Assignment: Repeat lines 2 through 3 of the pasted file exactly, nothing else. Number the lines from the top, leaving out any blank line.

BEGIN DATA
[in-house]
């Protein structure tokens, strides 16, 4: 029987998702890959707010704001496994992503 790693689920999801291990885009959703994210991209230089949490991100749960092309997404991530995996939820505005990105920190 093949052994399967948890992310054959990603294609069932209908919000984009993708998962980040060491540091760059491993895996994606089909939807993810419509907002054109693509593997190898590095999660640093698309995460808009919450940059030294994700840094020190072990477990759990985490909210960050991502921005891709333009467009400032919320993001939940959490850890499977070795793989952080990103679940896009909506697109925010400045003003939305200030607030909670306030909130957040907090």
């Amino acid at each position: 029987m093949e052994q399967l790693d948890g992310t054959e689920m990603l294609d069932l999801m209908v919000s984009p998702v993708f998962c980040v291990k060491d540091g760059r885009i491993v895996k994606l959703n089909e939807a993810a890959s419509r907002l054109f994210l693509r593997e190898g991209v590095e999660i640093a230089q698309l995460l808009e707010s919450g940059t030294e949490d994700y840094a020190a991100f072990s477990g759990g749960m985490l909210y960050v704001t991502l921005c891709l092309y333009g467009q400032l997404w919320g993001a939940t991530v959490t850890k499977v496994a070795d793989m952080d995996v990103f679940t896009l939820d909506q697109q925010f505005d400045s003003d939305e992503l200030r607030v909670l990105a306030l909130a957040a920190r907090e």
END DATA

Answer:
């Protein structure tokens, strides 16, 4: 029987998702890959707010704001496994992503 790693689920999801291990885009959703994210991209230089949490991100749960092309997404991530995996939820505005990105920190 093949052994399967948890992310054959990603294609069932209908919000984009993708998962980040060491540091760059491993895996994606089909939807993810419509907002054109693509593997190898590095999660640093698309995460808009919450940059030294994700840094020190072990477990759990985490909210960050991502921005891709333009467009400032919320993001939940959490850890499977070795793989952080990103679940896009909506697109925010400045003003939305200030607030909670306030909130957040907090």
């Amino acid at each position: 029987m093949e052994q399967l790693d948890g992310t054959e689920m990603l294609d069932l999801m209908v919000s984009p998702v993708f998962c980040v291990k060491d540091g760059r885009i491993v895996k994606l959703n089909e939807a993810a890959s419509r907002l054109f994210l693509r593997e190898g991209v590095e999660i640093a230089q698309l995460l808009e707010s919450g940059t030294e949490d994700y840094a020190a991100f072990s477990g759990g749960m985490l909210y960050v704001t991502l921005c891709l092309y333009g467009q400032l997404w919320g993001a939940t991530v959490t850890k499977v496994a070795d793989m952080d995996v990103f679940t896009l939820d909506q697109q925010f505005d400045s003003d939305e992503l200030r607030v909670l990105a306030l909130a957040a920190r907090e």